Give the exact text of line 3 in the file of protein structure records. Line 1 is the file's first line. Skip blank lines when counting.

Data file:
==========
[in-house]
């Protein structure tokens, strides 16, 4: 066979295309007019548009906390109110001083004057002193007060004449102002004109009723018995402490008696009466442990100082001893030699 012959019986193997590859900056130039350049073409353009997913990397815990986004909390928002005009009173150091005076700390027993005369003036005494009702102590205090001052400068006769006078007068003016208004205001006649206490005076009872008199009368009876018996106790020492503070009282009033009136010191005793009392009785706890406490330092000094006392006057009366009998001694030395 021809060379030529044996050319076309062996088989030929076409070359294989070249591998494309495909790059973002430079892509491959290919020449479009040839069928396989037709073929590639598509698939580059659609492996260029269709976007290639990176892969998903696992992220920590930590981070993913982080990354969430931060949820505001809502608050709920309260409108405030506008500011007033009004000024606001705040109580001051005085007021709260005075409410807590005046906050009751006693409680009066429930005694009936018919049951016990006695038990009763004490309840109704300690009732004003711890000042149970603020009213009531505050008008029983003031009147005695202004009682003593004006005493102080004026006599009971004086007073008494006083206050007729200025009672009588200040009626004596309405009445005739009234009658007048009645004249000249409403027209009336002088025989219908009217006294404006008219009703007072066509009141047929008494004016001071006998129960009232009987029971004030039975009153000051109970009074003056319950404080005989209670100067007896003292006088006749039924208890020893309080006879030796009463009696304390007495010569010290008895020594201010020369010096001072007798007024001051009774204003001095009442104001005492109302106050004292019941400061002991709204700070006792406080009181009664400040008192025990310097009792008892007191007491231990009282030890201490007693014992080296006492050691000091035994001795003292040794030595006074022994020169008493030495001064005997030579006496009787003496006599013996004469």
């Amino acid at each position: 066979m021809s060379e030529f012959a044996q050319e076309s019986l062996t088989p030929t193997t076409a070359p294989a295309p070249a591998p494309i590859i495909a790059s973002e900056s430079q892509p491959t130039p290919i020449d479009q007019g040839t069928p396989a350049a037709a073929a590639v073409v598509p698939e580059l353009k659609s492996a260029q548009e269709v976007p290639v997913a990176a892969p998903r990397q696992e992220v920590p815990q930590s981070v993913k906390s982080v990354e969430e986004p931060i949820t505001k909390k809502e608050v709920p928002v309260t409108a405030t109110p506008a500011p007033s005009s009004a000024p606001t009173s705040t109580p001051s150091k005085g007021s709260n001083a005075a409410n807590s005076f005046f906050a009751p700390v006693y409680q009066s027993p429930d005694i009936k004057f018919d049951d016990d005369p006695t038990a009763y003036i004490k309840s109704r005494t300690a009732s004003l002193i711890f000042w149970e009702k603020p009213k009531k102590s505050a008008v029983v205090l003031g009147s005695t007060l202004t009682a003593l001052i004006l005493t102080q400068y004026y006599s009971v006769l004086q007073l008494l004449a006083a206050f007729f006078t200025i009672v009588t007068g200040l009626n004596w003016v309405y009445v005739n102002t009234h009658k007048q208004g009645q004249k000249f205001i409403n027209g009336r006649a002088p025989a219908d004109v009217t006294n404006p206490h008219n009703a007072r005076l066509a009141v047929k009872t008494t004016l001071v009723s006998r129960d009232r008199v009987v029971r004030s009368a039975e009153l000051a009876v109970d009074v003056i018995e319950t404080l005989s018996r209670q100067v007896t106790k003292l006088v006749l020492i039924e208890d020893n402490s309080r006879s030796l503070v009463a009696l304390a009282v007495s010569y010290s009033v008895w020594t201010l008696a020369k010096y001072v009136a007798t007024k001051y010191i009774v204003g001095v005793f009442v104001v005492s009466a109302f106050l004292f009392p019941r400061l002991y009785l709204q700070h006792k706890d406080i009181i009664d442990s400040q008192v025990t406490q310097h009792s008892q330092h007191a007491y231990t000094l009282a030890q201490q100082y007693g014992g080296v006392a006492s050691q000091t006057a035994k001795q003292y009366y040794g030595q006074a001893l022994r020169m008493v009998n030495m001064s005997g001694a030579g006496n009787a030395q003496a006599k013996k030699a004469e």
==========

């Amino acid at each position: 066979m021809s060379e030529f012959a044996q050319e076309s019986l062996t088989p030929t193997t076409a070359p294989a295309p070249a591998p494309i590859i495909a790059s973002e900056s430079q892509p491959t130039p290919i020449d479009q007019g040839t069928p396989a350049a037709a073929a590639v073409v598509p698939e580059l353009k659609s492996a260029q548009e269709v976007p290639v997913a990176a892969p998903r990397q696992e992220v920590p815990q930590s981070v993913k906390s982080v990354e969430e986004p931060i949820t505001k909390k809502e608050v709920p928002v309260t409108a405030t109110p506008a500011p007033s005009s009004a000024p606001t009173s705040t109580p001051s150091k005085g007021s709260n001083a005075a409410n807590s005076f005046f906050a009751p700390v006693y409680q009066s027993p429930d005694i009936k004057f018919d049951d016990d005369p006695t038990a009763y003036i004490k309840s109704r005494t300690a009732s004003l002193i711890f000042w149970e009702k603020p009213k009531k102590s505050a008008v029983v205090l003031g009147s005695t007060l202004t009682a003593l001052i004006l005493t102080q400068y004026y006599s009971v006769l004086q007073l008494l004449a006083a206050f007729f006078t200025i009672v009588t007068g200040l009626n004596w003016v309405y009445v005739n102002t009234h009658k007048q208004g009645q004249k000249f205001i409403n027209g009336r006649a002088p025989a219908d004109v009217t006294n404006p206490h008219n009703a007072r005076l066509a009141v047929k009872t008494t004016l001071v009723s006998r129960d009232r008199v009987v029971r004030s009368a039975e009153l000051a009876v109970d009074v003056i018995e319950t404080l005989s018996r209670q100067v007896t106790k003292l006088v006749l020492i039924e208890d020893n402490s309080r006879s030796l503070v009463a009696l304390a009282v007495s010569y010290s009033v008895w020594t201010l008696a020369k010096y001072v009136a007798t007024k001051y010191i009774v204003g001095v005793f009442v104001v005492s009466a109302f106050l004292f009392p019941r400061l002991y009785l709204q700070h006792k706890d406080i009181i009664d442990s400040q008192v025990t406490q310097h009792s008892q330092h007191a007491y231990t000094l009282a030890q201490q100082y007693g014992g080296v006392a006492s050691q000091t006057a035994k001795q003292y009366y040794g030595q006074a001893l022994r020169m008493v009998n030495m001064s005997g001694a030579g006496n009787a030395q003496a006599k013996k030699a004469e």